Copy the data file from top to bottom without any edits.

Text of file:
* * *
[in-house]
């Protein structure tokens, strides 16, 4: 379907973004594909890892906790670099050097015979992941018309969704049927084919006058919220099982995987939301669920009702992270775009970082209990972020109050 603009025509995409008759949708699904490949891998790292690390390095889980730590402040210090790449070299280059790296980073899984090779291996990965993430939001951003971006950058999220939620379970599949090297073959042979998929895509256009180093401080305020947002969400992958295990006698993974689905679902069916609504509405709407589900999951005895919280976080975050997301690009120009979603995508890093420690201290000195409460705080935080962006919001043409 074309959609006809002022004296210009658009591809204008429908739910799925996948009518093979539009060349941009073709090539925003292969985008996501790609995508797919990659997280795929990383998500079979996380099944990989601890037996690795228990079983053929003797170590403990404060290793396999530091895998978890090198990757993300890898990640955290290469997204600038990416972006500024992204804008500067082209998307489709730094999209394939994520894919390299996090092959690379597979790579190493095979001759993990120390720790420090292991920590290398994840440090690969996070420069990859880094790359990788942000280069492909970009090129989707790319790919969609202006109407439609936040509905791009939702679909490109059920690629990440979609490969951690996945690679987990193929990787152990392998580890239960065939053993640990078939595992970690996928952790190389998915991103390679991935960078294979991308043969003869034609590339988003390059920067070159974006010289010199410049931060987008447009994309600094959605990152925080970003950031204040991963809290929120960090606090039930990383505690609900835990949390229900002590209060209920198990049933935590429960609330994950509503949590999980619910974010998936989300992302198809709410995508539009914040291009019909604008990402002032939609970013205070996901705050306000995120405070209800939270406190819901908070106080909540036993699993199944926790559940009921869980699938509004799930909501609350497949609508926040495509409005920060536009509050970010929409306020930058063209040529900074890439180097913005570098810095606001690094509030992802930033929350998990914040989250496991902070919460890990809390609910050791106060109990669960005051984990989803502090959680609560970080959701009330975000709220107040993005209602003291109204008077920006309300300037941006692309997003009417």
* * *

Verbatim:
[in-house]
């Protein structure tokens, strides 16, 4: 379907973004594909890892906790670099050097015979992941018309969704049927084919006058919220099982995987939301669920009702992270775009970082209990972020109050 603009025509995409008759949708699904490949891998790292690390390095889980730590402040210090790449070299280059790296980073899984090779291996990965993430939001951003971006950058999220939620379970599949090297073959042979998929895509256009180093401080305020947002969400992958295990006698993974689905679902069916609504509405709407589900999951005895919280976080975050997301690009120009979603995508890093420690201290000195409460705080935080962006919001043409 074309959609006809002022004296210009658009591809204008429908739910799925996948009518093979539009060349941009073709090539925003292969985008996501790609995508797919990659997280795929990383998500079979996380099944990989601890037996690795228990079983053929003797170590403990404060290793396999530091895998978890090198990757993300890898990640955290290469997204600038990416972006500024992204804008500067082209998307489709730094999209394939994520894919390299996090092959690379597979790579190493095979001759993990120390720790420090292991920590290398994840440090690969996070420069990859880094790359990788942000280069492909970009090129989707790319790919969609202006109407439609936040509905791009939702679909490109059920690629990440979609490969951690996945690679987990193929990787152990392998580890239960065939053993640990078939595992970690996928952790190389998915991103390679991935960078294979991308043969003869034609590339988003390059920067070159974006010289010199410049931060987008447009994309600094959605990152925080970003950031204040991963809290929120960090606090039930990383505690609900835990949390229900002590209060209920198990049933935590429960609330994950509503949590999980619910974010998936989300992302198809709410995508539009914040291009019909604008990402002032939609970013205070996901705050306000995120405070209800939270406190819901908070106080909540036993699993199944926790559940009921869980699938509004799930909501609350497949609508926040495509409005920060536009509050970010929409306020930058063209040529900074890439180097913005570098810095606001690094509030992802930033929350998990914040989250496991902070919460890990809390609910050791106060109990669960005051984990989803502090959680609560970080959701009330975000709220107040993005209602003291109204008077920006309300300037941006692309997003009417």